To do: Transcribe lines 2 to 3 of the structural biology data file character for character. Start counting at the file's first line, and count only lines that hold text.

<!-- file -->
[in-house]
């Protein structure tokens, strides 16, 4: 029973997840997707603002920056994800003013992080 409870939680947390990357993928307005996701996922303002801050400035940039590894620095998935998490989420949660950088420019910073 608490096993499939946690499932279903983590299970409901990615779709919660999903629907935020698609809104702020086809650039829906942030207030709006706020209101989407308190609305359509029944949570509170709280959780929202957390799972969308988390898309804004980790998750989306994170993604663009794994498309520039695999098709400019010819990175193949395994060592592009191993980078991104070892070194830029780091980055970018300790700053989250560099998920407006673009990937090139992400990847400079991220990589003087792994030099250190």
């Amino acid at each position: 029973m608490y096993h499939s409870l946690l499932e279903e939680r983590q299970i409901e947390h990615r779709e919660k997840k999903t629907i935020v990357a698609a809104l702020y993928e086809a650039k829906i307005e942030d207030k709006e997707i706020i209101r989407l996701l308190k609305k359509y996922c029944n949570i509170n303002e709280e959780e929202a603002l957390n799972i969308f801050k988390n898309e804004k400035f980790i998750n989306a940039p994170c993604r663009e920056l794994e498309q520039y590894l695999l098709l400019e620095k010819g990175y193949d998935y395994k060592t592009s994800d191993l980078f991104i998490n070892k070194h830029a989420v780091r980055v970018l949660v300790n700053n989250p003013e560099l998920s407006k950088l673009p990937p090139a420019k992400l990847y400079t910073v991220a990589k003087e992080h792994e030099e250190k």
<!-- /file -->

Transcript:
């Protein structure tokens, strides 16, 4: 029973997840997707603002920056994800003013992080 409870939680947390990357993928307005996701996922303002801050400035940039590894620095998935998490989420949660950088420019910073 608490096993499939946690499932279903983590299970409901990615779709919660999903629907935020698609809104702020086809650039829906942030207030709006706020209101989407308190609305359509029944949570509170709280959780929202957390799972969308988390898309804004980790998750989306994170993604663009794994498309520039695999098709400019010819990175193949395994060592592009191993980078991104070892070194830029780091980055970018300790700053989250560099998920407006673009990937090139992400990847400079991220990589003087792994030099250190």
């Amino acid at each position: 029973m608490y096993h499939s409870l946690l499932e279903e939680r983590q299970i409901e947390h990615r779709e919660k997840k999903t629907i935020v990357a698609a809104l702020y993928e086809a650039k829906i307005e942030d207030k709006e997707i706020i209101r989407l996701l308190k609305k359509y996922c029944n949570i509170n303002e709280e959780e929202a603002l957390n799972i969308f801050k988390n898309e804004k400035f980790i998750n989306a940039p994170c993604r663009e920056l794994e498309q520039y590894l695999l098709l400019e620095k010819g990175y193949d998935y395994k060592t592009s994800d191993l980078f991104i998490n070892k070194h830029a989420v780091r980055v970018l949660v300790n700053n989250p003013e560099l998920s407006k950088l673009p990937p090139a420019k992400l990847y400079t910073v991220a990589k003087e992080h792994e030099e250190k």